This book is about international students from Asia studying at American universities in the age of globalization. It explores significant questions, such as: Why do they want to study in America? How do they make their college choices? To what extent do they integrate with domestic students, and what are the barriers for intergroup friendship? How do faculty and administrators at American institutions respond to changing campus and classroom dynamics with a growing student body from Asia? Have we provided them with the skills they need to succeed professionally? As they are preparing to become the educational, managerial and entrepreneurial elites of the world, do Asian international students plan to stay in the U.S. or return to their home country?
Asian students constitute over 70 percent of all international students. Almost every major American university now faces unprecedented enrollment growth from Asian students. However, American universities rarely consider if they truly understand the experiences and needs of these students. This book argues that American universities need to learn about their Asian international students to be able to learn from them. It challenges the traditional framework that emphasizes adjustment and adaptation on the part of international students. It argues for the urgency to shift from this framework to the one calling for proactive institutional efforts to bring about successful experiences of international students.
is the Director of Asian/Asian American Studies and an associate professor in Sociology at Syracuse University, Maxwell School of Citizenship and Public Affairs. In 2014, she was named Inaugural O'Hanley Faculty Scholar. She has also been co-chair of East Asia SIG of Comparative and International Education Society. She is a sociologist of education and migration. Her current research examines international student mobility, Asian international students in the United States and the surge of Chinese international students in American Universities. She is currently writing a book titled "Study in the U.S: The New Education Gospel in China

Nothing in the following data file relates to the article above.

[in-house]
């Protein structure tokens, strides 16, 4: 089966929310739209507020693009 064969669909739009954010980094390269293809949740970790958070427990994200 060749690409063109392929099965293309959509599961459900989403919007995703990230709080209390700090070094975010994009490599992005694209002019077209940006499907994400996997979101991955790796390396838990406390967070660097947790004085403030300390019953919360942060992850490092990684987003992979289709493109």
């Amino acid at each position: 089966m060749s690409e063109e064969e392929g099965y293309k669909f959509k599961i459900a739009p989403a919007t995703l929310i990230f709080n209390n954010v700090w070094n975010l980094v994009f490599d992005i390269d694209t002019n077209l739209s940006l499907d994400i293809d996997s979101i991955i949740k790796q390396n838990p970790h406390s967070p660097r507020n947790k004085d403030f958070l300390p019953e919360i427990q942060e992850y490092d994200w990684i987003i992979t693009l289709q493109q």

" to be published by Columbia University Press. Her earlier work focused on who studied in STEM (science, technology, engineering, and math) fields and why, including the formation of aspirations, college major choice, and degree attainment in STEM fields. That line of research has received grants from National Science Foundation, Alfred Sloan Foundation, and Association of Institutional Research. Yingyi received her Ph.D. in sociology from Johns Hopkins University in 2006.
Martha García-Murillo is a Professor and the director of a master's program at the school of information studies where she facilitated a program on leadership for the students in that program, most of whom were international students. The need and success that she had with the program prompted her to write a book on Leadership and Culture geared towards addressing the most pressing needs for our international students. The program is now being expanded to 200 students. She has an M.S. in Economics and a Ph.D. in Political Economy and Public Policy from the University of Southern California.
1. "Paradigm Shift: Learning is a Two-Way Street between American Universities and Asian International Students"; Yingyi Ma.- Part I: Before Arrival.- 2. "Understanding The College Choice Process of Asian International Students"; Dongbin Kim, Charles A. S. Bankart, Xiushan Jiang, and Adam M. Brazil.- 3. "Pathways to US Higher Education: Capital, Citizenship, and Indian Women MBA Students"; Adrienne Lee Atterberry.- 4. "Building Cultural Bridges and Supporting Prospective Chinese International Students at U.S. Universities"; C.N. Le.- Part II: After Arrival.- 5. Contact Effects on Intercultural Friendship between East Asian Students and American Domestic Students"; Elisabeth Gareis and Ardalan Jalayer.- 6. "Double Consciousness: How Pakistani Graduate Students Navigate their Contested Identities in American Universities"; Maheen Haider.- 7. "Korean Students' Acculturation Experiences in the United States"; Eunyoung Kim.- 8. "From Elites to Outsiders: How Chinese MBA Students Experience Power Asymmetries in American Universities"; Vivian Louie.- 9. "American Professors' Support of Chinese International Students' Reading and Writing in Subject Courses"; Xiaoqiong You and Xiaoye You. 10. "Responding to Campus Change: Rising Numbers of Chinese Undergraduates and Michigan State University's Response"; Peter Briggs.- Part III: Looking Ahead.- 11. "To Stay or Not to Stay: A Decision to Make Upon Completion of Doctoral Degrees Among Asian International Doctorates in U.S. Higher Education Institutions"; Dongbin Kim, Jin-Young Roh, and Erinn Taylor De Barroso.- 12. "International Alumni and Leadership Skills"; Martha Garcia-Murillo.- 13. Conclusion.